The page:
The Social Experiment

Second Life as an entrepreneurship game

In 2002, the US Army had released a rather well-designed multiplayer game called America’s Army. For the eager gamers, this was perhaps the very first game that featured realistic details and sounds from real US weapons, something that allegedly had been forbidden thus far. I never played it beyond the “training area” (which was way too hard for me anyway), just watched other people playing, and remember to have exchanged a few messages with my brother, who was an eager player of AA. The whole point of the game was not to be “more realistic” than, say, CounterStrike or any other similar games, but the notion that you could measure leadership was intriguing. The US Army was interested to see how some of their citizens reacted in a field of battle; how they aggregated teams; how they charismatically gave orders to them; how they applied their intelligence and knowledge to a scenario and lead others to successfully complete a mission (scoring was perhaps a bit secondary to it; a better leader might deploy the troops in order that they finish together a mission, even though in terms of score, the leader might not do well — their task was mostly coordination, mission evaluation, correct deployment, and making sure the troops obeyed to the orders and kept to the plan). These leaders, of course, were good officer material, and it’s more than reasonable that the US Army would be very interested in contacting them and gently persuade them to engage a military career.

If the idea sounds weird or out of a science fiction book (Ender’s Game by Orson Scott Card comes to mind), it does — but perhaps not so much in 2009 as it did in 2002. Vast amount of academic research has been done to show how through gaming we earn new skills; that shouldn’t surprise us in the least, as almost all predator/hunting mammals do engage in “playing”, which the biologists believe is a successful training method to acquire, for instance, hunting skills.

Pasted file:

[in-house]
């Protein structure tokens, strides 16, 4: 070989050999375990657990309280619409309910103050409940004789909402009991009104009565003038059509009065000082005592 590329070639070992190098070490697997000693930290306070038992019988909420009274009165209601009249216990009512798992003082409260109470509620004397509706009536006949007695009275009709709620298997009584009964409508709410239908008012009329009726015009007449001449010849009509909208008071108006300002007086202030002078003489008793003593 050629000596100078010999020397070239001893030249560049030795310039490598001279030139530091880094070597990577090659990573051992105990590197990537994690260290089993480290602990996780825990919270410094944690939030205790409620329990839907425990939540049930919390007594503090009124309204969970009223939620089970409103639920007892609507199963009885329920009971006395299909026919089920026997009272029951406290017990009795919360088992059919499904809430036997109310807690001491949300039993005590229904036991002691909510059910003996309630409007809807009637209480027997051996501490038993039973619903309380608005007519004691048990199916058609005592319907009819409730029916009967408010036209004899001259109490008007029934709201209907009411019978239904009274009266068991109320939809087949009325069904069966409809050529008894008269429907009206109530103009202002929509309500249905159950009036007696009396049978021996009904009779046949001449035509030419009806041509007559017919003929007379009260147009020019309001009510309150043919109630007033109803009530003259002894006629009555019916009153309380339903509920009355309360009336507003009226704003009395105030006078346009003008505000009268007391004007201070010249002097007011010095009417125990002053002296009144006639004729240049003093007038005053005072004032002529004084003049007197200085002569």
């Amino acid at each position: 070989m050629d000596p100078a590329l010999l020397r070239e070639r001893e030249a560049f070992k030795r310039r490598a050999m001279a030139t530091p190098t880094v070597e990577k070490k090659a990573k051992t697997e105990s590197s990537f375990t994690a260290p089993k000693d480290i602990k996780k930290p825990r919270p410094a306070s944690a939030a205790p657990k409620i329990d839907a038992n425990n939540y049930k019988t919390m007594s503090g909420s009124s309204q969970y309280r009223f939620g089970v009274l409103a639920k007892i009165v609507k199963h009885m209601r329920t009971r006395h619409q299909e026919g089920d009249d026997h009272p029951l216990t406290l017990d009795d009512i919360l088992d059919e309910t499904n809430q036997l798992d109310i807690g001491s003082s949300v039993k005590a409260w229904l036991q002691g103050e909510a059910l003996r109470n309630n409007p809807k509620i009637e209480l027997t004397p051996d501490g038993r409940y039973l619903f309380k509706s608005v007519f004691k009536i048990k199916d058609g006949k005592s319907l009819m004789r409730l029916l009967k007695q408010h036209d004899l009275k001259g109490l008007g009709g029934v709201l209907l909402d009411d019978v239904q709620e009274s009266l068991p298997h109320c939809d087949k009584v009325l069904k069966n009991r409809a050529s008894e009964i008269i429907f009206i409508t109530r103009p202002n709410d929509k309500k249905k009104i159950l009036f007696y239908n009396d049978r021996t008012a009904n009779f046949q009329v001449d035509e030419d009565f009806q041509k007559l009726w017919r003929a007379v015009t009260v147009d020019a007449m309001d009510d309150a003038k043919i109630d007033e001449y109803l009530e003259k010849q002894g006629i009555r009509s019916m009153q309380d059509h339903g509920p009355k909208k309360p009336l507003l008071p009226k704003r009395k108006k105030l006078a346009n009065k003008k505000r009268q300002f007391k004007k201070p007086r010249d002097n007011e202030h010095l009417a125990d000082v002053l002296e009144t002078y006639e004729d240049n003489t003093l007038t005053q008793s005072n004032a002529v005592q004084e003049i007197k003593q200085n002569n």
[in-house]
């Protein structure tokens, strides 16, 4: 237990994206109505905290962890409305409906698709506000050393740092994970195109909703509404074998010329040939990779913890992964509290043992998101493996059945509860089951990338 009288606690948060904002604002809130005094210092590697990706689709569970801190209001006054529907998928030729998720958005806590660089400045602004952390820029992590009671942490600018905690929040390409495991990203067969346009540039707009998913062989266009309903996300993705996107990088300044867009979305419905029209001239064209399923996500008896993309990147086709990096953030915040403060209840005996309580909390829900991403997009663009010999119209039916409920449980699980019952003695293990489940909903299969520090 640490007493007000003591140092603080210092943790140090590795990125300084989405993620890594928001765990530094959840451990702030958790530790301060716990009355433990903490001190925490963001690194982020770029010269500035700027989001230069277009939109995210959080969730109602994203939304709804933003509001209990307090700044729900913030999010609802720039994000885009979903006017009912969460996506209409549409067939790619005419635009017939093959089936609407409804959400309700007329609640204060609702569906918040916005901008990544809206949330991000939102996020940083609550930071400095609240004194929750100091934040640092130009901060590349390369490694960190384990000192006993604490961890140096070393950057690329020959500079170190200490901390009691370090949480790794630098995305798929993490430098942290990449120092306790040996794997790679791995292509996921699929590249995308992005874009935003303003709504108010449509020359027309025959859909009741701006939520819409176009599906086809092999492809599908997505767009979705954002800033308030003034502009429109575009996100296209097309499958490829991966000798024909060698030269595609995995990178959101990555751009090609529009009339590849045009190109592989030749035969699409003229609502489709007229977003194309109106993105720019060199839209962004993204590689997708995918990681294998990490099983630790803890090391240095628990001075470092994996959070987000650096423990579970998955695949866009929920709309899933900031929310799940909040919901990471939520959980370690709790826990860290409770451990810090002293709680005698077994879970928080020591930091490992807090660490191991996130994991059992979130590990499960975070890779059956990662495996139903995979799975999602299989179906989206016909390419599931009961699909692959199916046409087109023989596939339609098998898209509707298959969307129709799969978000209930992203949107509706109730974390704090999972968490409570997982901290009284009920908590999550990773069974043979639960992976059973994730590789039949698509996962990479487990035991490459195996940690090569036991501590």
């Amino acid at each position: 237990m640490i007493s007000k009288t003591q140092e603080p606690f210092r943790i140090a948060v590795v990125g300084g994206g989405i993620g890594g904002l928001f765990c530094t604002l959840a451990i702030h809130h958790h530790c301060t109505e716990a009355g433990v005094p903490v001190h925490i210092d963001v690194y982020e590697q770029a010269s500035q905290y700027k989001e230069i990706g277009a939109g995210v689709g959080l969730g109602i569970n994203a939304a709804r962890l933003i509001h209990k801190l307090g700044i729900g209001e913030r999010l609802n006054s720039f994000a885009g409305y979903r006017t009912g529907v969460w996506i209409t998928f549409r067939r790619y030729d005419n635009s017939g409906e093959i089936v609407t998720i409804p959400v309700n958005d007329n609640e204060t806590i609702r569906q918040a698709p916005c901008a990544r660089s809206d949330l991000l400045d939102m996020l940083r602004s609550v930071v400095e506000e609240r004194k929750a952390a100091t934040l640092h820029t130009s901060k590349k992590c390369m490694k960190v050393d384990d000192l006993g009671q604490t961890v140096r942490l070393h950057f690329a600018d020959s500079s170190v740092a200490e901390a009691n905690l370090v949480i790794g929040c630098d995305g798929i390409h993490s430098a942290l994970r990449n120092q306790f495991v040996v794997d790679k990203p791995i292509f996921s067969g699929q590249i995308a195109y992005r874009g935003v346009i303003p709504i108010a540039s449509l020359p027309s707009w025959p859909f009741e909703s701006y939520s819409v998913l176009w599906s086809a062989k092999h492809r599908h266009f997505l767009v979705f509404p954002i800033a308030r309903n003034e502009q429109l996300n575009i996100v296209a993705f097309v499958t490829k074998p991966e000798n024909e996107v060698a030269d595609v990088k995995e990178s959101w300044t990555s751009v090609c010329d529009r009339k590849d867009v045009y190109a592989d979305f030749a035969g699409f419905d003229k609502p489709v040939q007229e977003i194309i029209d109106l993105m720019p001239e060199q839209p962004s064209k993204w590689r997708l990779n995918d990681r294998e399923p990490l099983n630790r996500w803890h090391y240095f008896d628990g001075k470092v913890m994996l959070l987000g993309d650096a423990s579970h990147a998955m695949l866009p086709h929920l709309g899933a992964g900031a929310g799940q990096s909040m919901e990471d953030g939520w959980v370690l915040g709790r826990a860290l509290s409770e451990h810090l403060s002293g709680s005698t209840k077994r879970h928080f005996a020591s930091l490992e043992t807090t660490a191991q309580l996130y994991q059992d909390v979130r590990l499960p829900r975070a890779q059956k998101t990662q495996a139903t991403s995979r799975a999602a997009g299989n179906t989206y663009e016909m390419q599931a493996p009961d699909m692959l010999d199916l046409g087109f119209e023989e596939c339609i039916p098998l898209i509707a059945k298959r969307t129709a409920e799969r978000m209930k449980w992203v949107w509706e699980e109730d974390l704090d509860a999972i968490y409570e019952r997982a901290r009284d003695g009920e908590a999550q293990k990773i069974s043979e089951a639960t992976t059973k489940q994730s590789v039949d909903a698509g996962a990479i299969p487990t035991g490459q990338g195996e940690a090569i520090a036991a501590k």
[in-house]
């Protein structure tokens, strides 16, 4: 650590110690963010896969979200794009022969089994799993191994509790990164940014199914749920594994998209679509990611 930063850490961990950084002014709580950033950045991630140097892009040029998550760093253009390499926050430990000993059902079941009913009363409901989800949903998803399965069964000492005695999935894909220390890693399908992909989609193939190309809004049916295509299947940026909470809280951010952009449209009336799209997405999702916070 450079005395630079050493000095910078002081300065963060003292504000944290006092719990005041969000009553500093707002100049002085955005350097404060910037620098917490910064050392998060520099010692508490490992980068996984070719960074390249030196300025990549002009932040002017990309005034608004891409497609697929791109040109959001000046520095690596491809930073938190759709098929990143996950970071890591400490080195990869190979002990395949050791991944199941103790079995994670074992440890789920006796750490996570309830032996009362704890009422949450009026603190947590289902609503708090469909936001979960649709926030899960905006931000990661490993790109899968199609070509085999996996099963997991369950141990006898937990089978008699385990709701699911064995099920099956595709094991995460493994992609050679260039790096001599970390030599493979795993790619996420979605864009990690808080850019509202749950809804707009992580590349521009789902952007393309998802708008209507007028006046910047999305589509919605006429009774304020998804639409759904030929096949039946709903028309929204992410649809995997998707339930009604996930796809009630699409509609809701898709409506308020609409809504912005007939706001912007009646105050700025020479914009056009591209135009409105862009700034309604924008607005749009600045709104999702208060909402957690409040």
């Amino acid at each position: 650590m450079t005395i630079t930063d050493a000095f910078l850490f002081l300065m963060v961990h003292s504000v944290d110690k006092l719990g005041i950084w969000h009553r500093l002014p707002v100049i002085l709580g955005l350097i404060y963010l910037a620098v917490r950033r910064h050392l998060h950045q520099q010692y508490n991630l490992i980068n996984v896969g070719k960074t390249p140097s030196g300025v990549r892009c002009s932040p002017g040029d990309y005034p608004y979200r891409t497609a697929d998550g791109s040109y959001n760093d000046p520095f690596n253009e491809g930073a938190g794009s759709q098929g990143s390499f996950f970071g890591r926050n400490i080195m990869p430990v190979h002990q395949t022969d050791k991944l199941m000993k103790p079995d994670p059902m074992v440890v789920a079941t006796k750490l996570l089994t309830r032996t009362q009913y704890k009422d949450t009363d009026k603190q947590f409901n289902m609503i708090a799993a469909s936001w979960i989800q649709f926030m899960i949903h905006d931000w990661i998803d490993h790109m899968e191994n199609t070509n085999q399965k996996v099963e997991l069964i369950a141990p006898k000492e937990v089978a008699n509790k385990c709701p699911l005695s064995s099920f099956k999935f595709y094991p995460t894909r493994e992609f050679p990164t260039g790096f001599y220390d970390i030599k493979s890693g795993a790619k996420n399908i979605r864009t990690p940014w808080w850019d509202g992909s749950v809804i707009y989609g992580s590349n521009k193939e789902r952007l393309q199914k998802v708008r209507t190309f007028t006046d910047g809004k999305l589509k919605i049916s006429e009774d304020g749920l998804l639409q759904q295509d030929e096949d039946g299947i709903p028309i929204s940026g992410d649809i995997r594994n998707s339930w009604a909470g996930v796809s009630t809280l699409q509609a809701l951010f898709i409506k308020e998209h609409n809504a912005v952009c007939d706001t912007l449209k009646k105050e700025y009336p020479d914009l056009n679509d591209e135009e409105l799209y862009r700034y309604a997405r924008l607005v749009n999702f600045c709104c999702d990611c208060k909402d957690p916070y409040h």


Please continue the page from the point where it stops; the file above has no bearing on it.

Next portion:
So, well, clearly Second Life was not a first-person-shooting game, nor a strategic battlefield simulator. Nevertheless, it seemed to encourage users to be creative and sell their content, and clearly there was a “competition” going on — or else, why would all these people spend uncountable hours developing all those things, without stopping even for a break? There was definitely something going on, and I was unable to grasp it.

Since Linden Lab, the company, was unknown to me (although Philip Rosedale’s fame as the inventor of streaming would later on give me a hint on who they are), I wondered if it wasn’t just a front for the US Government, this time not to find out who is good at leading troops into battle — but to succeed in the tough business world.

After all, creating a social experiment to figure out who the best entrepreneurs are, through a “game”, and approaching them carefully in order to invest in them (by putting them in contact with venture capital firms and business angels) is not such a far-fetched idea. My own company, Beta Technologies, is participating in the development of something like that (a business game simulator to teach entrepreneurial skills) in an European project with several leading universities (and of course this is going to run on top of Second Life).

But this is 2009, where everything is supposed to be clear 🙂 Back in 2004, I had really no clue if Second Life wasn’t merely a simulator to let psychologists, sociologists, and anthropologists take all sorts of measurements on human behaviour in a virtual world, extract some metrics, and figure out who’s the best business person, and chat with them to help them launch a successful business in real life.

I know, the idea sounds ludicrous now 🙂 And I think I extracted a few laughs from the old-time Lindens when I told them what I though about Second Life. Let’s say that I couldn’t be more wrong; the whole concept, in the early days of SL, couldn’t be more opposed to that: it was the left-wing libertarian days of Linden Lab, and “business” was so far away from their minds that it was just another planet.

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